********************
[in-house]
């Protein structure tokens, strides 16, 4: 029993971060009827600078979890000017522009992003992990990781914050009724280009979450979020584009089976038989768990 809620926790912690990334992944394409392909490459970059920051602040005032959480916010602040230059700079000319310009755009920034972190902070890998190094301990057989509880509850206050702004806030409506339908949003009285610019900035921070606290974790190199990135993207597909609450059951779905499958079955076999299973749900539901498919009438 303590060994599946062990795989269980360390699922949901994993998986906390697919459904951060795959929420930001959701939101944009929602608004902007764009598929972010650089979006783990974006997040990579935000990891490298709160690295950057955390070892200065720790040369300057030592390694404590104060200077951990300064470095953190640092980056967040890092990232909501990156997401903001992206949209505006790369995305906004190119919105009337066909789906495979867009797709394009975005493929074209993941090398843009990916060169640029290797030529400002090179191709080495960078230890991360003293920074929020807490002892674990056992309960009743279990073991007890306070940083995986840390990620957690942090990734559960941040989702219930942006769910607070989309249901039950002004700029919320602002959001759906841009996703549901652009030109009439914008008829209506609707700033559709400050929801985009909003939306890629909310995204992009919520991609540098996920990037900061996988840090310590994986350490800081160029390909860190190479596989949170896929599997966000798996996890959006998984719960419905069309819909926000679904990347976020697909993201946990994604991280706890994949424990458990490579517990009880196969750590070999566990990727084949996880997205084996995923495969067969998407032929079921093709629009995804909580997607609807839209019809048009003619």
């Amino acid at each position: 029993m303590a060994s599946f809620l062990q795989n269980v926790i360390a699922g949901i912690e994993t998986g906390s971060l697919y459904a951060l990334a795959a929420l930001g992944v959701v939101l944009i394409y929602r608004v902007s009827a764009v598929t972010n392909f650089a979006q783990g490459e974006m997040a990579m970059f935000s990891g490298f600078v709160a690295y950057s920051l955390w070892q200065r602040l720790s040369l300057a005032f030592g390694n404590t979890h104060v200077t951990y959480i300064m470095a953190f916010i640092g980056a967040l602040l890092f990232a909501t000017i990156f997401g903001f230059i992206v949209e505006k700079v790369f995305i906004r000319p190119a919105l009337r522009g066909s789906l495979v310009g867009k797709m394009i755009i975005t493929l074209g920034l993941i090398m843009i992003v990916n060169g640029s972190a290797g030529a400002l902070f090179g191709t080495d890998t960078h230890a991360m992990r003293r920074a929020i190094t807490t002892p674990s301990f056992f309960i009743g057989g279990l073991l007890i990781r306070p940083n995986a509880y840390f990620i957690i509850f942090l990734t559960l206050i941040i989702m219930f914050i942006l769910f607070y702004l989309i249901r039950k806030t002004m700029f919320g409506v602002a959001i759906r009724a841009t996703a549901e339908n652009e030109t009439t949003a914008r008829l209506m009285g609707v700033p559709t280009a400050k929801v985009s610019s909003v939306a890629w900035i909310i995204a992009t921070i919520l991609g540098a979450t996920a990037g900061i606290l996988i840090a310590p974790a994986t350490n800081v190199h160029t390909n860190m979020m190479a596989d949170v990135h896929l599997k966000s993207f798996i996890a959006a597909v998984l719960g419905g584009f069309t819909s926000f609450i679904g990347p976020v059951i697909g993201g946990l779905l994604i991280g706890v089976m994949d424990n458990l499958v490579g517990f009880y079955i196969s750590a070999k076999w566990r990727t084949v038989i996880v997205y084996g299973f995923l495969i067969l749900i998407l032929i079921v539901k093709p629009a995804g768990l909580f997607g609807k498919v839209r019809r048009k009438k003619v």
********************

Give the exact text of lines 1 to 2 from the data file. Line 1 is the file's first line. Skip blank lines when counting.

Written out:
[in-house]
């Protein structure tokens, strides 16, 4: 029993971060009827600078979890000017522009992003992990990781914050009724280009979450979020584009089976038989768990 809620926790912690990334992944394409392909490459970059920051602040005032959480916010602040230059700079000319310009755009920034972190902070890998190094301990057989509880509850206050702004806030409506339908949003009285610019900035921070606290974790190199990135993207597909609450059951779905499958079955076999299973749900539901498919009438 303590060994599946062990795989269980360390699922949901994993998986906390697919459904951060795959929420930001959701939101944009929602608004902007764009598929972010650089979006783990974006997040990579935000990891490298709160690295950057955390070892200065720790040369300057030592390694404590104060200077951990300064470095953190640092980056967040890092990232909501990156997401903001992206949209505006790369995305906004190119919105009337066909789906495979867009797709394009975005493929074209993941090398843009990916060169640029290797030529400002090179191709080495960078230890991360003293920074929020807490002892674990056992309960009743279990073991007890306070940083995986840390990620957690942090990734559960941040989702219930942006769910607070989309249901039950002004700029919320602002959001759906841009996703549901652009030109009439914008008829209506609707700033559709400050929801985009909003939306890629909310995204992009919520991609540098996920990037900061996988840090310590994986350490800081160029390909860190190479596989949170896929599997966000798996996890959006998984719960419905069309819909926000679904990347976020697909993201946990994604991280706890994949424990458990490579517990009880196969750590070999566990990727084949996880997205084996995923495969067969998407032929079921093709629009995804909580997607609807839209019809048009003619």